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Old December 13th, 2012, 04:13 PM   #1

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half-tracks used to be very popular


why did we change that?
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Old December 13th, 2012, 04:30 PM   #2

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They weren't very good.

Half tracks are a way of improving the mobility of civilian trucks in the case of the Maultier series, the various Kegresse and the American M3. The up side is that the track spreads ground pressure and improves cross country mobility, the downside is that the track is more complex than wheels and more prone to maintenance problems.

The second problem is steering. In a tank you can brake one of the tracks and the vehicle will pivot around the stopped track. If you do that in a half trackthe front wheels will rip off, steering comes from the front wheels as in a normal vehicle.
Now here is where things get complicated. The steering action in a truck is only having to act against the few square inches of ground pressure and friction of the rear tyres, on a halftrack its fighting to turn several feet of track in contact with the ground.
The Americans got round it by reducing the length of the track to 30% of the body, reducing the effectiveness of the track and especially its traction. Its a simple system helped by one piece rubber band tracks so maintenance is lowered.
The German method was to make the tracks 60% of the bodies length giving phenomenal traction and cross country ability and great performance as artillery tractors but the front wheels become largely ineffective, the only way to turn them is by linking the front wheel steering to partial braking of the tracks which is a brilliant engineering answer to a problem but easily broken and no fun to fix when your in the middle of a Russian forest and all you've got is a hammer.
That over engineered system means they can pull a house but they steer like an ocean liner while the US version steers easily but tends to get bogged down in heavy mud. win some lose some.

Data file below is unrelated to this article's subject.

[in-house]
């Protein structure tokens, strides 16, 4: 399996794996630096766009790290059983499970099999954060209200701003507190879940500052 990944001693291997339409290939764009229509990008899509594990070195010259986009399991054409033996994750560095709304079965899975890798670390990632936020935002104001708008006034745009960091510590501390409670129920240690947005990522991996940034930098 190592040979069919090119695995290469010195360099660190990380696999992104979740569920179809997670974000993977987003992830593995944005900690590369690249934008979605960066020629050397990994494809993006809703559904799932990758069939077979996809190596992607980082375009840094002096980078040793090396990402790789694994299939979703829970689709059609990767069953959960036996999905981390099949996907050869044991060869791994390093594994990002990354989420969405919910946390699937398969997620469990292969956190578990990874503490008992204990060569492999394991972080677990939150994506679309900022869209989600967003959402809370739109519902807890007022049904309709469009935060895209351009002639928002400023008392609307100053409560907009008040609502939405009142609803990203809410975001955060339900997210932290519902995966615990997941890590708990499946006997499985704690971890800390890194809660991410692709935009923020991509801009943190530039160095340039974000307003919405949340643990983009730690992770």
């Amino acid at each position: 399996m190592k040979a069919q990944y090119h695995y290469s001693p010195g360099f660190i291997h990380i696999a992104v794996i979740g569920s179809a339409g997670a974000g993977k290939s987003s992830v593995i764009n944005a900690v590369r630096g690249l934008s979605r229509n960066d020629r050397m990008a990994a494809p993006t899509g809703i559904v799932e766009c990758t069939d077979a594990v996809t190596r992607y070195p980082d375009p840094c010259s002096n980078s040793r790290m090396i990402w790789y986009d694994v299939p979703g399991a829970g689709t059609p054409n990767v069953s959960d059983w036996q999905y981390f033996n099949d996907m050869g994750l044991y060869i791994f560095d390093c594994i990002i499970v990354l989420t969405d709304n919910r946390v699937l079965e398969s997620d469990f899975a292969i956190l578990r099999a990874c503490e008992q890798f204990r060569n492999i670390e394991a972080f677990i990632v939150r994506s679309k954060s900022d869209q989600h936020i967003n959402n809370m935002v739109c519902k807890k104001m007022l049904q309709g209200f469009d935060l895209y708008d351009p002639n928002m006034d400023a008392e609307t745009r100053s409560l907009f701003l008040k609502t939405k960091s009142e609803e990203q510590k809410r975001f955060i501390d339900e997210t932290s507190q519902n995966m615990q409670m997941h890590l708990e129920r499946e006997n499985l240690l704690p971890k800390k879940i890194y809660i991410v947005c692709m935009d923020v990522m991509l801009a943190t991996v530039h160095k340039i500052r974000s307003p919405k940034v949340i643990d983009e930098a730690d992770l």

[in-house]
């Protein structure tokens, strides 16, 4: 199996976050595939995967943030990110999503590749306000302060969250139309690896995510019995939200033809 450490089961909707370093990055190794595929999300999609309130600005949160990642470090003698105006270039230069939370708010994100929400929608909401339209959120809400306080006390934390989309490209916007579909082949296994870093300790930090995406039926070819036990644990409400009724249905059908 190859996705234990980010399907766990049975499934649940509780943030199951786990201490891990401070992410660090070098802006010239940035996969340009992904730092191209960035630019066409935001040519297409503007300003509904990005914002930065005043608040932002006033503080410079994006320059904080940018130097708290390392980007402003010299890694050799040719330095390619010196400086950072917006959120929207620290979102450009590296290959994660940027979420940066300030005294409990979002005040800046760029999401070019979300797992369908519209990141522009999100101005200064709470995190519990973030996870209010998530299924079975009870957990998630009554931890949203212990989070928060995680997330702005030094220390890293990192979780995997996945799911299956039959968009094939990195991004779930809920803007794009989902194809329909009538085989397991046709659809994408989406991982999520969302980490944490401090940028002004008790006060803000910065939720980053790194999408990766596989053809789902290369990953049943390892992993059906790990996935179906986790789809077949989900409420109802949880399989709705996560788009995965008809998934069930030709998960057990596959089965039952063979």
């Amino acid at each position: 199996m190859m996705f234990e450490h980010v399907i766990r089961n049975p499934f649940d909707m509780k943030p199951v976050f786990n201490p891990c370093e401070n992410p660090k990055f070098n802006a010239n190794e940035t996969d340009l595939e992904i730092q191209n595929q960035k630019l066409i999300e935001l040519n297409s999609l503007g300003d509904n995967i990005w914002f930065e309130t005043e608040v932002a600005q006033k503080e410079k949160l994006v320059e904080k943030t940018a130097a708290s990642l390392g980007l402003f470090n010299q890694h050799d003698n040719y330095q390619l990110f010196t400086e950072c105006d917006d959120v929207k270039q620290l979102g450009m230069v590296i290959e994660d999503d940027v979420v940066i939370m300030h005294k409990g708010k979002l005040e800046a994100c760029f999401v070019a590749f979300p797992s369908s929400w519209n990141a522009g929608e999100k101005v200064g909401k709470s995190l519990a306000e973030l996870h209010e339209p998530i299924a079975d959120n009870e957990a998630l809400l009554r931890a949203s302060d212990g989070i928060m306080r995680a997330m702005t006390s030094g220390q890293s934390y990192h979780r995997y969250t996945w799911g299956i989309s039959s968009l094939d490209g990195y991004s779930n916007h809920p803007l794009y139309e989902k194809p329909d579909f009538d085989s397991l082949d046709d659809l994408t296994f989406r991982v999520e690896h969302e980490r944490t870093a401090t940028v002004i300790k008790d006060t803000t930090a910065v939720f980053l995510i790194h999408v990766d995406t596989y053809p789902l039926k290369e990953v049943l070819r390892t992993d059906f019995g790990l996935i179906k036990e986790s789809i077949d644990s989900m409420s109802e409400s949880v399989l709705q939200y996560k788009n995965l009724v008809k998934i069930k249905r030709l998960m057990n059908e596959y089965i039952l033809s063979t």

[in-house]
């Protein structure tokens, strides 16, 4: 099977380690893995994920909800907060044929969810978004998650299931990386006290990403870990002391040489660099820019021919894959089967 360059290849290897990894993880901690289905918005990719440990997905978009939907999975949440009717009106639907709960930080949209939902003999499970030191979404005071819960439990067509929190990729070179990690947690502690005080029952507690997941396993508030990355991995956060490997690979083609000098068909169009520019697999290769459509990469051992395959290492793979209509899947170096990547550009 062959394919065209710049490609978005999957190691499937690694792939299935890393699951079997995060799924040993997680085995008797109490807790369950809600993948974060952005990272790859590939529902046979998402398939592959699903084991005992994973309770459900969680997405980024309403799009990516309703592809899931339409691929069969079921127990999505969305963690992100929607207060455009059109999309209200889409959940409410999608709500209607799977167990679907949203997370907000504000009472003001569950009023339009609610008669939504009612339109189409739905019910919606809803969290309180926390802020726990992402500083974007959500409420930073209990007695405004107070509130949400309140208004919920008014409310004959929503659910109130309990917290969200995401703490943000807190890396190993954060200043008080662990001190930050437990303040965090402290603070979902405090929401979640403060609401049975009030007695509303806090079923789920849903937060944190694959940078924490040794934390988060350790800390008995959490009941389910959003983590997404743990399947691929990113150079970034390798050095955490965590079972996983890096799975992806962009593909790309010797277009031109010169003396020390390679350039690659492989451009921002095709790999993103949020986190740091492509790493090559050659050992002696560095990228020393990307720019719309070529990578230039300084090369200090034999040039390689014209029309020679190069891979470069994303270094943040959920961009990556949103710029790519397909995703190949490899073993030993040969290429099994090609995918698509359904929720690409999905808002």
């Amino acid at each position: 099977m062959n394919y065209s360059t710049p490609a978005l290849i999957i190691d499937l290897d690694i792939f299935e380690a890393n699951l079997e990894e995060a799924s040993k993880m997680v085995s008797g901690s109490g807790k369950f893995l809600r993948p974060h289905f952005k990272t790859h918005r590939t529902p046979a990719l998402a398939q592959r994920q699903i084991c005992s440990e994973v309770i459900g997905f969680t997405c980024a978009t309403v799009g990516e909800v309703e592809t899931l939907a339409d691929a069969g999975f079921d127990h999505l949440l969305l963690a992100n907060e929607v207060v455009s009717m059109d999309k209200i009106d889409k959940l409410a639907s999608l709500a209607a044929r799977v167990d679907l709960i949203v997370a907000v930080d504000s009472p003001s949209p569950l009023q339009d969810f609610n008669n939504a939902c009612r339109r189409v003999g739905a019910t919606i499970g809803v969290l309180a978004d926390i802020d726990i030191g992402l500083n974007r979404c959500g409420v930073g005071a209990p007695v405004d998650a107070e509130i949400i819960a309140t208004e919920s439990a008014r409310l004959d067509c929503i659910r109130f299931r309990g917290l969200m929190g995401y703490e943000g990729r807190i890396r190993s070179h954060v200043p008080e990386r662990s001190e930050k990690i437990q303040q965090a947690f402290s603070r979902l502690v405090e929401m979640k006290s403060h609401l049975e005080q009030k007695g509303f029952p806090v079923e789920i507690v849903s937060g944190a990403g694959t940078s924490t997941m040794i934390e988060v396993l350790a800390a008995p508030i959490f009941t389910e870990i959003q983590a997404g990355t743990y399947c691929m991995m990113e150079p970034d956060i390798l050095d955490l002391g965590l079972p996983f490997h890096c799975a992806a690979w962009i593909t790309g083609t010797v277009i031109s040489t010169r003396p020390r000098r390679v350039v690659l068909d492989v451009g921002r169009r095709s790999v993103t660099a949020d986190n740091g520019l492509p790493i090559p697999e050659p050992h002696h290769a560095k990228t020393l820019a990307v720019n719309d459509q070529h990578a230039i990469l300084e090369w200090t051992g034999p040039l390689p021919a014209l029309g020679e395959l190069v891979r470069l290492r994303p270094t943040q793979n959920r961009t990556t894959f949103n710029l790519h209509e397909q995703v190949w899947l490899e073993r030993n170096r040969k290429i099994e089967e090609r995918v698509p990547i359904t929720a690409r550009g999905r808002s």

The German extra length individually linked track is also a swine to maintain and unlike the commercial origin of the US equipment spares are going to be difficult in mass production.

Simply put the half-track was an attempt to marry the cheapness and utility of a truck to the performance of a tanks and in all honesty it didnt do either. Most militaries reckoned the effort wasnt worth it, they'd buy trcks to do the rear line work cheaper and with loss hassle than a half-track and they'd buy a dedicated full track APC for the dangerous front line work which was more expensive but had better performance and could carry more armour and weapons.
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Old December 13th, 2012, 04:50 PM   #3

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Ashide from what Nemowork said, which is pretty spot on, they were only popular for a short period, namely WW2. This was the early days of armoured warfare and especially Armoured Infantry. I guess adapting trucks to serve the role was easier than trying to develope fully tracked APC's for the role. And the lessons learnt from that war is what lead to the post war fully tracked APC's.
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Old December 13th, 2012, 07:39 PM   #4

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They had some useful service pre-war, the French were early leaders in the field using adapted cars and trucks (Citroen Kegresse) as half-tracks for desert exploration in the early 20's, i guess thats where the development came from since the track wont sink into sand the way a tyre will and gives greater traction over greater area.

The Russians got there even earlier using them for civilian cars and military vehicles from WW1 and earlier like the Austin-Kegresse.
https://www.google.co.uk/search?q=ke...w=1375&bih=879

Kegresse is Adolphe Kégresse - Wikipedia, the free encyclopedia